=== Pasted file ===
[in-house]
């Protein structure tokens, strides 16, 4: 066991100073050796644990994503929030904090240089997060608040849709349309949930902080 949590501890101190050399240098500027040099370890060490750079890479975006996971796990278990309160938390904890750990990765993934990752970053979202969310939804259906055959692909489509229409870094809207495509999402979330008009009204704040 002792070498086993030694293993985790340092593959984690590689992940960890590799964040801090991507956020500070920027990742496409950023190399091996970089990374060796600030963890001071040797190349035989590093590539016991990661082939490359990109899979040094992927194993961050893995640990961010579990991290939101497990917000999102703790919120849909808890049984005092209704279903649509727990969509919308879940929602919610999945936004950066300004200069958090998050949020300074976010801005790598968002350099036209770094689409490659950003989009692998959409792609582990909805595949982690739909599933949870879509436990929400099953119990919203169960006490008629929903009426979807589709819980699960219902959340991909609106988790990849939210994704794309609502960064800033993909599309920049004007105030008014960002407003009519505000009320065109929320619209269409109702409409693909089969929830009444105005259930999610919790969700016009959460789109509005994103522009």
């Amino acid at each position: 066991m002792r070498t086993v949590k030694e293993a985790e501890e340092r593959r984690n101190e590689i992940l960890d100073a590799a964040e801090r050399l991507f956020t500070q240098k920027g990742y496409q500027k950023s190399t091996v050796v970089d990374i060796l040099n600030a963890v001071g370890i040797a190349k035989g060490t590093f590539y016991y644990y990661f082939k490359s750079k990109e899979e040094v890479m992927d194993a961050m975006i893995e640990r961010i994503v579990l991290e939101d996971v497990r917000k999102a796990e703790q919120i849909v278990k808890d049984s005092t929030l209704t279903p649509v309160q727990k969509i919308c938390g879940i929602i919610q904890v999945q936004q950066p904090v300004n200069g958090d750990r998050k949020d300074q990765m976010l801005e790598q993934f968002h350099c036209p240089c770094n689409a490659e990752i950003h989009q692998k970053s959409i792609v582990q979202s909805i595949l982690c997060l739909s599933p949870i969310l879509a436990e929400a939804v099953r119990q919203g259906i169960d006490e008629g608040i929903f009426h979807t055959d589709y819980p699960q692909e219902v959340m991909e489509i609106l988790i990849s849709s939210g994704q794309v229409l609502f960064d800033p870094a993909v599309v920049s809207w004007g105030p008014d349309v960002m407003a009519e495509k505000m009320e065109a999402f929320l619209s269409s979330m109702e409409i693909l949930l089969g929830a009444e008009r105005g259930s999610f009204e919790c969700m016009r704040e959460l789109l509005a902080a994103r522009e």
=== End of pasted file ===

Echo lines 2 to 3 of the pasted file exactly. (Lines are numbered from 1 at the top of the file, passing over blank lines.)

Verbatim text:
């Protein structure tokens, strides 16, 4: 066991100073050796644990994503929030904090240089997060608040849709349309949930902080 949590501890101190050399240098500027040099370890060490750079890479975006996971796990278990309160938390904890750990990765993934990752970053979202969310939804259906055959692909489509229409870094809207495509999402979330008009009204704040 002792070498086993030694293993985790340092593959984690590689992940960890590799964040801090991507956020500070920027990742496409950023190399091996970089990374060796600030963890001071040797190349035989590093590539016991990661082939490359990109899979040094992927194993961050893995640990961010579990991290939101497990917000999102703790919120849909808890049984005092209704279903649509727990969509919308879940929602919610999945936004950066300004200069958090998050949020300074976010801005790598968002350099036209770094689409490659950003989009692998959409792609582990909805595949982690739909599933949870879509436990929400099953119990919203169960006490008629929903009426979807589709819980699960219902959340991909609106988790990849939210994704794309609502960064800033993909599309920049004007105030008014960002407003009519505000009320065109929320619209269409109702409409693909089969929830009444105005259930999610919790969700016009959460789109509005994103522009």
């Amino acid at each position: 066991m002792r070498t086993v949590k030694e293993a985790e501890e340092r593959r984690n101190e590689i992940l960890d100073a590799a964040e801090r050399l991507f956020t500070q240098k920027g990742y496409q500027k950023s190399t091996v050796v970089d990374i060796l040099n600030a963890v001071g370890i040797a190349k035989g060490t590093f590539y016991y644990y990661f082939k490359s750079k990109e899979e040094v890479m992927d194993a961050m975006i893995e640990r961010i994503v579990l991290e939101d996971v497990r917000k999102a796990e703790q919120i849909v278990k808890d049984s005092t929030l209704t279903p649509v309160q727990k969509i919308c938390g879940i929602i919610q904890v999945q936004q950066p904090v300004n200069g958090d750990r998050k949020d300074q990765m976010l801005e790598q993934f968002h350099c036209p240089c770094n689409a490659e990752i950003h989009q692998k970053s959409i792609v582990q979202s909805i595949l982690c997060l739909s599933p949870i969310l879509a436990e929400a939804v099953r119990q919203g259906i169960d006490e008629g608040i929903f009426h979807t055959d589709y819980p699960q692909e219902v959340m991909e489509i609106l988790i990849s849709s939210g994704q794309v229409l609502f960064d800033p870094a993909v599309v920049s809207w004007g105030p008014d349309v960002m407003a009519e495509k505000m009320e065109a999402f929320l619209s269409s979330m109702e409409i693909l949930l089969g929830a009444e008009r105005g259930s999610f009204e919790c969700m016009r704040e959460l789109l509005a902080a994103r522009e």